Where he once played the leading role in a superlative cast that included Xavi, Andres Iniesta, Sergio Busquets, Carles Puyol, Luis Suarez and one of Ronaldinho, Samuel Eto’o, David Villa and Neymar, he is now very much a one-man show.

Barcelona’s football, not long ago the envy of the football world, isn’t what it used to be, their tactics often little more than an echo of Argentina’s over the last decade or so: Give the ball to Messi and hope for the best.

It’s been a bad season for Barcelona Football Club.

In a campaign that saw coach Ernesto Valverde replaced by Quique Setien in January, and then disrupted by the coronavirus disease (COVID-19) pandemic, Barca’s La Liga title was eventually lost with a whimper to an equally dysfunctional Real Madrid side.

Barcelona’s saving grace as ever, and increasingly in the last few years, has been the Argentine genius. And this Champions League run, for now.

Last week, Messi scored a quite stunning goal as Barcelona beat Napoli 3-0 at the Not Camp, and 4-1 on aggregate, in the round of 16. It had all the hallmarks of his greatness, a reminder that at 33 he remains a peerless footballer. Positioning, control, skill, speed, refusal to be taken down, and a stunning finish. A microcosm of Messi’s career.

The win earned Barcelona a quarter-final against Bayern Munich on Friday night, a one-off tie in Lisbon that not many people seem to think the Catalan giants will negotiate successfully. But where there is Messi, there is hope.

One of Cristiano Ronaldo’s last genuine shots at winning the Champions League may have disappeared with Juventus’s exit last week, but Messi could yet pull a rabbit out of hat in this most narrative-bending season. If he does lead Barcelona to a sixth Champions League title, it could go down as his greatest trick yet. And possibly his last great act.

While it is hard to imagine that Barcelona will not improve next season, it’s harder to imagine they will improve sufficiently to win the Champions League in around nine months from now.

For Messi, time is running out. It’s a case of now or never.

Barcelona fans quite rightly rage that, over the last nine years, the greatest footballer of all time between the ages of 24 and 33 has managed only one Champions League win, to add to the two collected as part of Pep Guardiola’s incomparable team in 2009 and 2011. And they are not wrong.

Messi, and the fans, deserve better. The club, however, has been a case study of bad management and recruitment. It’s not that there have been no good players at the club or that money has not been spent. It’s that the money has been spent mindlessly, and the players have not been integrated into a coherent system under the managers that have followed Luis Enrique, who left the club two years after achieving the treble of La Liga, Copa del Rey and Champions League in 2014-15.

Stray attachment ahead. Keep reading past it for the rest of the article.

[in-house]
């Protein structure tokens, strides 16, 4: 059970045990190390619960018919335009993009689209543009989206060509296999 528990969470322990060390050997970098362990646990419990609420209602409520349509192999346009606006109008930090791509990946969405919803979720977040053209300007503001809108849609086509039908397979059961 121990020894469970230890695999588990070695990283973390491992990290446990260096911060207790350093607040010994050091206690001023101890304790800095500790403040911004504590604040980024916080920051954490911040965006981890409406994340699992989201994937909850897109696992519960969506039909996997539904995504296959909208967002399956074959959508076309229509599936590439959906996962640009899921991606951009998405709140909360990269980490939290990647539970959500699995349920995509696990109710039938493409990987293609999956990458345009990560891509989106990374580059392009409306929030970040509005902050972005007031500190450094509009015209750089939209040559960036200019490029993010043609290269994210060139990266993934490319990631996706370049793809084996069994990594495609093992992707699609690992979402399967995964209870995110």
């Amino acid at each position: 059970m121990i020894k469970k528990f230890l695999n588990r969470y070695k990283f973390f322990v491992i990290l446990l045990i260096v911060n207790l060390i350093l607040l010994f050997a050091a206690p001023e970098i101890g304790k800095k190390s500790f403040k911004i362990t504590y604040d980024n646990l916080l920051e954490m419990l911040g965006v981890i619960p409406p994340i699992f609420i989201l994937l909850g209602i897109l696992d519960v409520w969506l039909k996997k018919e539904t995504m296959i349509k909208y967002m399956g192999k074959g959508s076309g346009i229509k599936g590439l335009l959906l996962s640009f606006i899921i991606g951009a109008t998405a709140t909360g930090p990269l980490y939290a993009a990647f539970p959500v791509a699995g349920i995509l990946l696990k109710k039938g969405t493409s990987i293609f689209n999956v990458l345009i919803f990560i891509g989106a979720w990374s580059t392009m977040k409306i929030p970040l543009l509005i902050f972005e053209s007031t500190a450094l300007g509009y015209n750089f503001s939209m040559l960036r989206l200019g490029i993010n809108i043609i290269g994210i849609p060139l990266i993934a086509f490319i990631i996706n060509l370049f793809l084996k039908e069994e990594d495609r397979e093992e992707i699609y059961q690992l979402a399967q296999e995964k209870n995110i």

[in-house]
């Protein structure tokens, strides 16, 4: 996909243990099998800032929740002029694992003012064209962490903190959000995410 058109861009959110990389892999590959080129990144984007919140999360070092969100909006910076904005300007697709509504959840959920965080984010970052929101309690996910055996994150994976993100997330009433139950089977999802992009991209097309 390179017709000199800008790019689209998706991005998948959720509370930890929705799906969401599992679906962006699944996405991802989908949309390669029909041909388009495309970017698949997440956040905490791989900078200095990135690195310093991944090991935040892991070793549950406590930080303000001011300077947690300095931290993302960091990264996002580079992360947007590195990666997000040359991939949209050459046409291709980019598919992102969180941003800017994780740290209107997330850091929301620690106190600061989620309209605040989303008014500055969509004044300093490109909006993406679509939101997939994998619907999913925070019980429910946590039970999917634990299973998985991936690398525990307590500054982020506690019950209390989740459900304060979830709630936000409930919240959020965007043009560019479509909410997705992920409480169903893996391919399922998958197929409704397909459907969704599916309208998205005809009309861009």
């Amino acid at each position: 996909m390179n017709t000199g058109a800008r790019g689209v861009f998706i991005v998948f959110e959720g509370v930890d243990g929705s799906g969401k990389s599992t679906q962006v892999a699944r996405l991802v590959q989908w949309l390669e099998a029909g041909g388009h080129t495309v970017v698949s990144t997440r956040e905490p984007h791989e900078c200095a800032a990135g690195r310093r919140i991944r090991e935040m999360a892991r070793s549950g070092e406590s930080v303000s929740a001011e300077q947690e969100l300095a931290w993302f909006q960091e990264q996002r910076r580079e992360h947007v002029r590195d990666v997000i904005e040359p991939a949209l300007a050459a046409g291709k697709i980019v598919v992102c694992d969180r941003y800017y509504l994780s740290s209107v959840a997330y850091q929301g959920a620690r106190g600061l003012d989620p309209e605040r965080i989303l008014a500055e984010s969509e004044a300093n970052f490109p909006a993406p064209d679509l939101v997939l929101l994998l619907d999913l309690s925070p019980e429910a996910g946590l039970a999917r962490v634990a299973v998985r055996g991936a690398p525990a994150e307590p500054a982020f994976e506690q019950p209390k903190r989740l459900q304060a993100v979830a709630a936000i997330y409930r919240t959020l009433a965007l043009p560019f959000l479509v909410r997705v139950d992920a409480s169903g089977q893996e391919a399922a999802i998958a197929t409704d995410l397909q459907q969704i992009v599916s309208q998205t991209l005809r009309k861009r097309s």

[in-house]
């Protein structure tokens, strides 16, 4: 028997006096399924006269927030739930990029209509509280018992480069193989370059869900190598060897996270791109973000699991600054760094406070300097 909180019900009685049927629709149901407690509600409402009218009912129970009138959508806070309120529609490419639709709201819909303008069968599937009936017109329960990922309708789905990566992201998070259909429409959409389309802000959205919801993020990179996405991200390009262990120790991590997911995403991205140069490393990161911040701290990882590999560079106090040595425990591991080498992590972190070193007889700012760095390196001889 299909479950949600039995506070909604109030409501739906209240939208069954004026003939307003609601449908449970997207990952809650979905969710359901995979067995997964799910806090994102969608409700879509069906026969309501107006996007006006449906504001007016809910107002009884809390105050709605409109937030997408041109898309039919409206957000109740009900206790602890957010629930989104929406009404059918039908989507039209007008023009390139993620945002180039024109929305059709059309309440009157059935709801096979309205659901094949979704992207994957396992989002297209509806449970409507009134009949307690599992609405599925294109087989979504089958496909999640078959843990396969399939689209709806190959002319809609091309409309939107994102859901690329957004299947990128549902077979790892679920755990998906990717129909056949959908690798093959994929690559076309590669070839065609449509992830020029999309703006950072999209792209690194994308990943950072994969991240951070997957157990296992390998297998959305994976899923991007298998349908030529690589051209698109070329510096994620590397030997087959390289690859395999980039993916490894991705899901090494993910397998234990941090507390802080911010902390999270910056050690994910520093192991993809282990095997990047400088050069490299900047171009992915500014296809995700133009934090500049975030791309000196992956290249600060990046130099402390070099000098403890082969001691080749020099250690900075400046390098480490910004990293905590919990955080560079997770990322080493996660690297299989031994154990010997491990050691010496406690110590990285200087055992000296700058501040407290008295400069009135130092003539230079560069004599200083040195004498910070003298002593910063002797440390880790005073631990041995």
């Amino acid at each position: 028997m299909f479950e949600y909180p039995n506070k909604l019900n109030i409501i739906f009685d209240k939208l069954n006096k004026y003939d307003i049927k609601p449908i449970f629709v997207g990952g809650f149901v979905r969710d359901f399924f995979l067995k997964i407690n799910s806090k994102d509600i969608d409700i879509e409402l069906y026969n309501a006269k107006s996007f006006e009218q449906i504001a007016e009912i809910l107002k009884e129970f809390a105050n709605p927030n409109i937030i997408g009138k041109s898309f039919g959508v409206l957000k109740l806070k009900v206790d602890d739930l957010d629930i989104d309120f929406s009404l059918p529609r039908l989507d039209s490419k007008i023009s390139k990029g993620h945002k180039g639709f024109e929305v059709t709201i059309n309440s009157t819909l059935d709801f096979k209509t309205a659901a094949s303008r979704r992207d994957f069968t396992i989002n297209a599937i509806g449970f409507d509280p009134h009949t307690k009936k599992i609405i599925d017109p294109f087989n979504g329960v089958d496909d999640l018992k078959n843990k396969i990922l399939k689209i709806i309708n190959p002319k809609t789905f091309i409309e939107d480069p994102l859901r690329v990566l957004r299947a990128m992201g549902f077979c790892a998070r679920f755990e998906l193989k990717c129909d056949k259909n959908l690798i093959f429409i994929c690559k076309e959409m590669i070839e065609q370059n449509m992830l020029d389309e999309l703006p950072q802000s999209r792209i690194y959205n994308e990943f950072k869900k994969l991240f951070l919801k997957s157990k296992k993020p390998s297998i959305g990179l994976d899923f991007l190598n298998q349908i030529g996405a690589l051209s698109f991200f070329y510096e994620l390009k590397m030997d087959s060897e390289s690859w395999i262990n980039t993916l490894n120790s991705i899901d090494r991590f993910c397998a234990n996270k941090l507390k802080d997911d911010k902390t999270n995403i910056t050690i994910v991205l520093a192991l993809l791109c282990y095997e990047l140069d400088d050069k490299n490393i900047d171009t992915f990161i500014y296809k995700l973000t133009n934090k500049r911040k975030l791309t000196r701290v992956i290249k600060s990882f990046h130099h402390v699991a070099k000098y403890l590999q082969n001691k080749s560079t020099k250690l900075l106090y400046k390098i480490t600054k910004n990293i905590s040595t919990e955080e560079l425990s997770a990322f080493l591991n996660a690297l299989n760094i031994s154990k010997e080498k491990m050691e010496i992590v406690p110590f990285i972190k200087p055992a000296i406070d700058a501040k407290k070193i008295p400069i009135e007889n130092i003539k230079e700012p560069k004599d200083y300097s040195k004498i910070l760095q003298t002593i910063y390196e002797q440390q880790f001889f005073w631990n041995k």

That season, with the dream frontline of Messi, Neymar and Suarez conquering all before them, goes down as the club’s last truly great campaign.

Enrique's final season, 2016-17, saw the club’s greatest-ever European comeback, the scarcely believable 6-1 win over Paris Saint-Germain, which overturned a 4-0 first-leg loss in the round of 16. But the fabled “remontada” proved a mirage, Barcelona losing to Juventus in the quarter-final 3-0 on aggregate.

Valverde did manage two La Liga titles, but it was the Champions League that Barcelona fans, and above all Messi, really craved, and watching Real Madrid claim three titles since their own last win has been excruciating.

The Champions League collapses against Roma, in 2017-18, and Liverpool the following season, will stand out as Barcelona’s greatest failures on the pitch, but the decline and mismanagement had already set in off it after Luis Enrique’s departure.

The big money signings of Ousmane Dembele at €105 ($124) and Philippe Coutinho at €120 have been, respectively, disappointing and disastrous. Other incoming players, like Paulinho, Kevin-Prince Boateng, Arturo Vidal and Yerry Mina, have not been of the required standard. And those who have, like Antoine Griezmann and Frenkie de Jong, joined the party just as the drinks had run out.

Barcelona will certainly need some sort of overhaul in the brief close season before the start of the 2020-21 La Liga season, in terms of playing staff and, in all likelihood, on the management side too.

But long-term planning will have to wait. 

For now, it’s all about Friday’s shootout against an excellent Bayern Munich side and the desperate attempt to salvage this season.

Should Barcelona overcome the German champions, they will most likely face club legend Guardiola’s formidable Manchester City team in the semi-final, and after that potentially Diego Simeone’s Atletico Madrid or Paris Saint-Germain and Neymar in the final.

This story could yet have an unexpected happy ending. But it’s going to need an Oscar-winning performance from you know who.